• User-defined functions, even the most basic ones, must be in C and derivatives.
  • No on-line recovery; one must bring down the database server and run the 'isamchk' utility on their datafiles.
  • Hacked-up SQL functions such as REPLACE INTO.
  • Indexes must be created at table-creation time. To add a new index/key, the table (and its data) must be backed up and reimported. Work around: create a new table, insert into new_table select * from old_table, drop old_table, alter table new_table rename old_table.
  • Does not handle dates correctly. One can insert '1999-02-31 01:01:01' into a datetime column, mysql accepts it.
  • Does not handle date manipulation properly; select '1999-08-14 11:32:00' - 7 == '1992'

  • Object-relational database.
  • Free for all uses. Commercial support available.
  • Transactions supported ( begin transaction, rollback, commit )
  • Sequences supported.
  • Triggers supported.
  • Subselects supported.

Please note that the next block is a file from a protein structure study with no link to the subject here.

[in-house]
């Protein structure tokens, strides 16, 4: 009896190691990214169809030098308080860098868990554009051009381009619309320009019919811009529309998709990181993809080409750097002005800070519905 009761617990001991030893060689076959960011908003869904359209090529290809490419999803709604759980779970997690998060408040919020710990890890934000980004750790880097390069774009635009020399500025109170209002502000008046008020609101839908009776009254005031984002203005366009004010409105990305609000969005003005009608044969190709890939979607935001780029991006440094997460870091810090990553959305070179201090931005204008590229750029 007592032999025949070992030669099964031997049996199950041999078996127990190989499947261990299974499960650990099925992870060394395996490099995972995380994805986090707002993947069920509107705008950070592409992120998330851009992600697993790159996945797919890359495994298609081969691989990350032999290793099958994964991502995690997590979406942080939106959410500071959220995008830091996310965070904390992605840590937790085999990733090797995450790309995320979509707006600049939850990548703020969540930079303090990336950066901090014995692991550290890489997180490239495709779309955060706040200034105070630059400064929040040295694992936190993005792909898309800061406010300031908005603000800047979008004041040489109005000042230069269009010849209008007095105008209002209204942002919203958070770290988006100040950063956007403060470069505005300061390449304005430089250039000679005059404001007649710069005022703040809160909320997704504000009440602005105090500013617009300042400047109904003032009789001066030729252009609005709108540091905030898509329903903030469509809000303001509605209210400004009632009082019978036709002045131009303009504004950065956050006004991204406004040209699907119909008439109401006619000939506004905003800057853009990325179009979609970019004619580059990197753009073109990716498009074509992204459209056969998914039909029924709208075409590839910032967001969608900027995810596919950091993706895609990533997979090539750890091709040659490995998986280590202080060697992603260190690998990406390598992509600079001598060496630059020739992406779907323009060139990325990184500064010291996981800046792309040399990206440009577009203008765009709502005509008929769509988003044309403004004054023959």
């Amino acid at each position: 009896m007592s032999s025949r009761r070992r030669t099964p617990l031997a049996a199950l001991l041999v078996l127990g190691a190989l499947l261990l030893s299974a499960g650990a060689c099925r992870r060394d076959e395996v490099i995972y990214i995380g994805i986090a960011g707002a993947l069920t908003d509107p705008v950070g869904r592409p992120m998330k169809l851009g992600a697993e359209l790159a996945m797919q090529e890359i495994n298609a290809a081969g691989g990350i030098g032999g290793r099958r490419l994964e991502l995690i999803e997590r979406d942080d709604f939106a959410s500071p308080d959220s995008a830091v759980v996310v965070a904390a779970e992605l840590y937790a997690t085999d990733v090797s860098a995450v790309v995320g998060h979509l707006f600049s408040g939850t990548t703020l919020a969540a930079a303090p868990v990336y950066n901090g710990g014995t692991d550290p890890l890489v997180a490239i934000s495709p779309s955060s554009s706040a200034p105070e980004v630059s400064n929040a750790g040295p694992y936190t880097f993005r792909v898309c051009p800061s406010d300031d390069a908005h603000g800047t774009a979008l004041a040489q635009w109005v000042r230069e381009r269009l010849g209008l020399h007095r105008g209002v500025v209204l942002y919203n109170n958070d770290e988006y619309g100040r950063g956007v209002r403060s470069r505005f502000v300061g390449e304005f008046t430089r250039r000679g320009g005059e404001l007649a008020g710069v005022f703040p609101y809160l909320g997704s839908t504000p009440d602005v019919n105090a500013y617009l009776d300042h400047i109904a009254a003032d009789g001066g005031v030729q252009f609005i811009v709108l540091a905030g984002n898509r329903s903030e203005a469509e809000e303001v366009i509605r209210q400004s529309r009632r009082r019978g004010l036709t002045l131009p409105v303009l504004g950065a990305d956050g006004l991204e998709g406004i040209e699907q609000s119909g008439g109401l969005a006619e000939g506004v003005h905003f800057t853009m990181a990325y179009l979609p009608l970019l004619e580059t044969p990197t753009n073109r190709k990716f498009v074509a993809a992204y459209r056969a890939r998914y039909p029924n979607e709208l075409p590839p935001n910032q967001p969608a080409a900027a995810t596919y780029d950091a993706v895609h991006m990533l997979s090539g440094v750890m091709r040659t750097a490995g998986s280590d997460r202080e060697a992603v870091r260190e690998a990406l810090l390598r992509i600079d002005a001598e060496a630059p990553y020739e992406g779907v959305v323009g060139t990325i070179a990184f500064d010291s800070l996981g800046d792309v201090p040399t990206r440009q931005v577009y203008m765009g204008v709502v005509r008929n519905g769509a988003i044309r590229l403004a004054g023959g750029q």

• Views supported.
  • User-defined functions can be in C and derivatives, PL/TCL, PL/PgSQL, or SQL.
  • Regular expressions supported.
  • Foreign keys supported via an add-on module called "refint".
  • Multiversion concurrency control ( MVCC ).
  • Handles dates correctly; one CANNOT insert '1999-02-31 01:01:01' into a datetime column.
  • Handles date manipulation correctly through the use of timespan datatypes: select DATE('1999-08-14'::date - '7 days'::timespan) == 1999-08-07
  • Supports the use of querying on 'inherited' datatypes; one can query on only the date portion of a datetime column.
  • Supports online recovery via VACUUM.
  • Supports the creation of indexes after table creation.
  • Inheritance support; create table a ()... create table b inherits from a.
  • Support for large objects/BLOBs.
  • Without a doubt the most advanced open source database system available.
  • Due to foreign key support not being fully 'inside' of PostgreSQL, it does not support the REFERENCES keyword. One must manually create two triggers ( one on the parent, one on the child ) to get foreign key support.